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A day after Tara O’Sullivan’s death, 56 police officers get badges in emotional ceremony

Sacramento police academy graduation honors the fallen Officer Tara O’Sullivan

The Sacramento Police Department takes a moment of silence during its academy graduation to honor fallen Officer Tara O’Sullivan at Memorial Auditorium on Thursday, June 20, 2019.
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The Sacramento Police Department takes a moment of silence during its academy graduation to honor fallen Officer Tara O’Sullivan at Memorial Auditorium on Thursday, June 20, 2019.

If Officer Tara O’Sullivan’s funeral will take place sometime next week, Thursday’s Sacramento Police Academy graduation felt like a celebration of the last year of her life.

Fifty-six newly commissioned police officers walked the stage at Sacramento Memorial Auditorium, just six months after O’Sullivan did so and a mere 24 hours after she was fatally shot while responding to a domestic violence call in north Sacramento.

O’Sullivan’s life and death hung over the ceremony well beyond the opening moment of silence in her name. In his first public comments since O’Sullivan’s death, Chief Daniel Hahn asked attendees to celebrate the recruits while also remembering the fallen officer. He recalled how O’Sullivan had volunteered to run five miles uphill with the recruits just a few weeks ago, and how she paid the ultimate price for helping a woman in need Wednesday.

“She exemplified courage beyond measure and was an extremely dedicated force for good in our community,” Hahn said. “She chose to stand in the gap between evil, between what tries to tear apart the fabric of what we call community. She chose to be the difference in our community to assist those who were vulnerable and those who alone could not help themselves. She did just that last night.”

Sacramento Mayor Darrell Steinberg said he initially wondered whether the graduation ought to be postponed after O’Sullivan’s shooting. Quickly, though, he determined it ought to go through as planned.

“There is nothing wrong with the conflicting and confusing feelings most of us are feeling this evening,” Steinberg said. “In a most profound sense, this celebration for your great achievement could not be more timely. Our grief and our joy together are wholly consistent.”

Class 19BR-1 was trimmed from 73 to 56 recruits ­– 36 of whom became Sacramento Police Department officers – over the 24-week period, which includes extensive fitness tests as well as community outreach, riot training, target practice and other aspects of police work.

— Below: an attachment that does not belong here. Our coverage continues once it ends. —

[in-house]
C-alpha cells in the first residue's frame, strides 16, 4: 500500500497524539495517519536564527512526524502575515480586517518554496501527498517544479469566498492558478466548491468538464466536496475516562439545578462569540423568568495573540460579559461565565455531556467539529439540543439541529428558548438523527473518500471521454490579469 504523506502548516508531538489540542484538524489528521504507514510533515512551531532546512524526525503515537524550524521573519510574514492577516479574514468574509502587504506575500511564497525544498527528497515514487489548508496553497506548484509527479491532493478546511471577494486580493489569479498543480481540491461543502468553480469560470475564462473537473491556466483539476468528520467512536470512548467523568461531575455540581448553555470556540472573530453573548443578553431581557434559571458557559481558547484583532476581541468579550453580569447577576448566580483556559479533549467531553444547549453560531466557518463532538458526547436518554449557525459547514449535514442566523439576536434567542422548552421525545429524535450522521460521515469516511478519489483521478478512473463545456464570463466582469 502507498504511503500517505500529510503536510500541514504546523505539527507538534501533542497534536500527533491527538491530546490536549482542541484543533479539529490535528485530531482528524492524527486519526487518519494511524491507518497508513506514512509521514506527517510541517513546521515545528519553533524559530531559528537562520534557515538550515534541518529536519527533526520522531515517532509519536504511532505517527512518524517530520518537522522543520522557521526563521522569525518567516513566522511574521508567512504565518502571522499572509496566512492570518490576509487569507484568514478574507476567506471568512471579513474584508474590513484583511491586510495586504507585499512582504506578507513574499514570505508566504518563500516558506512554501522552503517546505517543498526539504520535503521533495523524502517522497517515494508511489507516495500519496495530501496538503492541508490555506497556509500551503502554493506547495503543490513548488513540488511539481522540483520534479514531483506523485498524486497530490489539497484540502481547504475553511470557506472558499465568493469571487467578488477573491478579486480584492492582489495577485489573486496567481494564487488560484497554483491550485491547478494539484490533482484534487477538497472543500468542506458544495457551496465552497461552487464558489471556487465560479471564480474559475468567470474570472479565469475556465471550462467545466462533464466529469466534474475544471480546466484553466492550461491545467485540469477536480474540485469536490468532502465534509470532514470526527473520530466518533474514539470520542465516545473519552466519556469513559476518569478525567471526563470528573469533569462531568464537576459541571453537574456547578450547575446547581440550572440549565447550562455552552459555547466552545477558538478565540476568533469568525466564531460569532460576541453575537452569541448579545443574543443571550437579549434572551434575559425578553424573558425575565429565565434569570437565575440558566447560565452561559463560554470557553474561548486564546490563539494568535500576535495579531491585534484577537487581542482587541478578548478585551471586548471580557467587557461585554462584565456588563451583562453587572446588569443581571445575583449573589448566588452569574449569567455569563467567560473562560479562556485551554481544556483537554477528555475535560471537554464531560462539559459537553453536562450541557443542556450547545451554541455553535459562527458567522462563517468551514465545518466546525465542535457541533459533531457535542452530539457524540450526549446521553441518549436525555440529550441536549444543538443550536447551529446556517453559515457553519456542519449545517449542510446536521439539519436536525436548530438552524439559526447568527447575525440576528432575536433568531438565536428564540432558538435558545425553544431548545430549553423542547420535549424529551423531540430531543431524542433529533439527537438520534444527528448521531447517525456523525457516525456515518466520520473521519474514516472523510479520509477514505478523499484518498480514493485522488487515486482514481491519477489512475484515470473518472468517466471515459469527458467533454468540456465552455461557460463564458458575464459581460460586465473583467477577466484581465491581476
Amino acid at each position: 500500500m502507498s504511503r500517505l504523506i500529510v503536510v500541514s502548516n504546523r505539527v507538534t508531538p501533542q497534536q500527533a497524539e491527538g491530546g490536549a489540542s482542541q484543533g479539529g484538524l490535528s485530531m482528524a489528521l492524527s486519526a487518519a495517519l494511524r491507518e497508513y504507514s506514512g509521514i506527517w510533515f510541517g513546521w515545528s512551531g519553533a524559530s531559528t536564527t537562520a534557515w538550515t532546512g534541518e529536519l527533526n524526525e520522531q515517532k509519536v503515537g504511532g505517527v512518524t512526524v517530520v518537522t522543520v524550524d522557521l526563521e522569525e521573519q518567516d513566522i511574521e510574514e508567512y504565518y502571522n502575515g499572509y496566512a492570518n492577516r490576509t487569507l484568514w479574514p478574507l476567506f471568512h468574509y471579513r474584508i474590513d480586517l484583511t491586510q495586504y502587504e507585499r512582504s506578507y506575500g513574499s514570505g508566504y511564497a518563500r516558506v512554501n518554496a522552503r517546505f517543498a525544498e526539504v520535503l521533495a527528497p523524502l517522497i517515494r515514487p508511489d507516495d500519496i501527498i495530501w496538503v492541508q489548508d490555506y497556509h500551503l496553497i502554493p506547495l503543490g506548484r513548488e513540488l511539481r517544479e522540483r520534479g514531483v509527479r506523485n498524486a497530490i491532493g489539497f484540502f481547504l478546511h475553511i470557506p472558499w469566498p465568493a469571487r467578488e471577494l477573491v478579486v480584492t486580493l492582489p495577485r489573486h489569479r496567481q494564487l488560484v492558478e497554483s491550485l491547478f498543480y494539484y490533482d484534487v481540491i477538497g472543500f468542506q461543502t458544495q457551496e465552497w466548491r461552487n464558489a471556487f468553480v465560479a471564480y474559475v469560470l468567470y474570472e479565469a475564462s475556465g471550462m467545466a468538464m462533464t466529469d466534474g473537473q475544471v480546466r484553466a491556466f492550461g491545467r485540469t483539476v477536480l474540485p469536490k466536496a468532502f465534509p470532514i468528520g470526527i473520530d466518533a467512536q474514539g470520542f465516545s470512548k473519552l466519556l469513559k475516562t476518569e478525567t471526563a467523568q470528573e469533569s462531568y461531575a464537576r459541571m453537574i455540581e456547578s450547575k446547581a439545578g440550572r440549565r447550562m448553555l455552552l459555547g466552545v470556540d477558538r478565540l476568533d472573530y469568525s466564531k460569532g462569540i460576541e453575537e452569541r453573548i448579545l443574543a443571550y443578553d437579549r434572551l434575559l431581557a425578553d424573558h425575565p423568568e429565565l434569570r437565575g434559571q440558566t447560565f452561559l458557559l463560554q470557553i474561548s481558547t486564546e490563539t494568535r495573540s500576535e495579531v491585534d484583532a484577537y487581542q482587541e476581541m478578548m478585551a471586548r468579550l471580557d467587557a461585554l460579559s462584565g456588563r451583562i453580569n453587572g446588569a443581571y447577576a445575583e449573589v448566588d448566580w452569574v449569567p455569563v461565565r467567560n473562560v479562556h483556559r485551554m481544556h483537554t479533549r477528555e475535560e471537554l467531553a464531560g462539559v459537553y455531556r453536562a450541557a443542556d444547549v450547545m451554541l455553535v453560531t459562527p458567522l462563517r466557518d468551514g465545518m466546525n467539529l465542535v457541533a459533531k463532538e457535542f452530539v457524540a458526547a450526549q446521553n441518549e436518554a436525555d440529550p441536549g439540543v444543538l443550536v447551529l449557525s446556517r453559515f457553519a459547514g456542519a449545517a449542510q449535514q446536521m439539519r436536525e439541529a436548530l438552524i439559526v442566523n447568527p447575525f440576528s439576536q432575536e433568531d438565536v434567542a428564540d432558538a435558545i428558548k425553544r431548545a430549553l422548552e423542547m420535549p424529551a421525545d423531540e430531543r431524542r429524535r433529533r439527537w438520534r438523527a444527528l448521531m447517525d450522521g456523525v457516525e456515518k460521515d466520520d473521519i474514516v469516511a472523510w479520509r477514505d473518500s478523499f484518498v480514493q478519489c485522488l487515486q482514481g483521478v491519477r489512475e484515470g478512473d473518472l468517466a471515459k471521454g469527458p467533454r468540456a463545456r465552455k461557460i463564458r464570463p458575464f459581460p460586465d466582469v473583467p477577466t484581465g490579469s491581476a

A combined 20 other officers graduated to 10 other departments, including one to the Davis Police Department, where “rising star” Natalie Corona was killed in an ambush similar to O’Sullivan’s earlier this year. Corona’s parents and sisters were in the audience Thursday to see the Officer Natalie Corona Award for hard work and moral fortuity presented to Vacaville Police Department Officer Megan King. Sgt. Brent Kaneyuki presented the Corona family with a $7,500 check raised by Class 19BR-1 through T-shirt sales.

“In the beginning we were told by Cpl. (Ralph) Knecht that we were going to earn every grade of metal on that badge,” said new Officer Thom Panen. “Every step we ran on Patrol Road, every burpee that we did, every round we fired and every page we turned, we added to the metal on that badge.”

But the loudest cheers went to 11-year-old Miller Greenfield, who connected with SPD through the Make-A-Wish Foundation earlier this year. Greenfield was diagnosed with the rare degenerative disease dystonia-deafness syndrome after suffering a stroke at four years old, and accepted his honorary officer’s badge from a wheelchair Thursday night.

Cadets were there for Recruit No. 45 when he had to stay in a Roseville hospital, Hahn said. They recorded inspirational messages for him before he went into surgery. They welcomed him home upon return from a stay in a San Francisco medical center.

They did what O’Sullivan would have done, Hahn said.

“I know many if not all of us in this room tonight – family, friends, those of us in uniform – are asking ourselves why. I know myself and most of us in this room are wondering if it’s still worth it. Many have wondered if it’s worth it for a long time. ... I know some family and friends are hoping their loved ones change their mind and switch career paths or never start in the first place,” Hahn said.

“Many questions, but very few answers. We might never find the answers to all those questions. But I do some things. I do know some answers. And I know some guarantees. I know that a police officer holds a special role in our society. ...

“I know society would break down without the police officer. I know we must all come together to make a better tomorrow. And I know the graduates on stage tonight have what it takes to be that special person that is selfless enough to serve others no matter what, because they will become police officers tonight.”

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Benjy Egel covers local restaurants and bars for The Sacramento Bee as well as general breaking news and investigative projects. A Sacramento native, he previously covered business for the Amarillo Globe-News in Texas.
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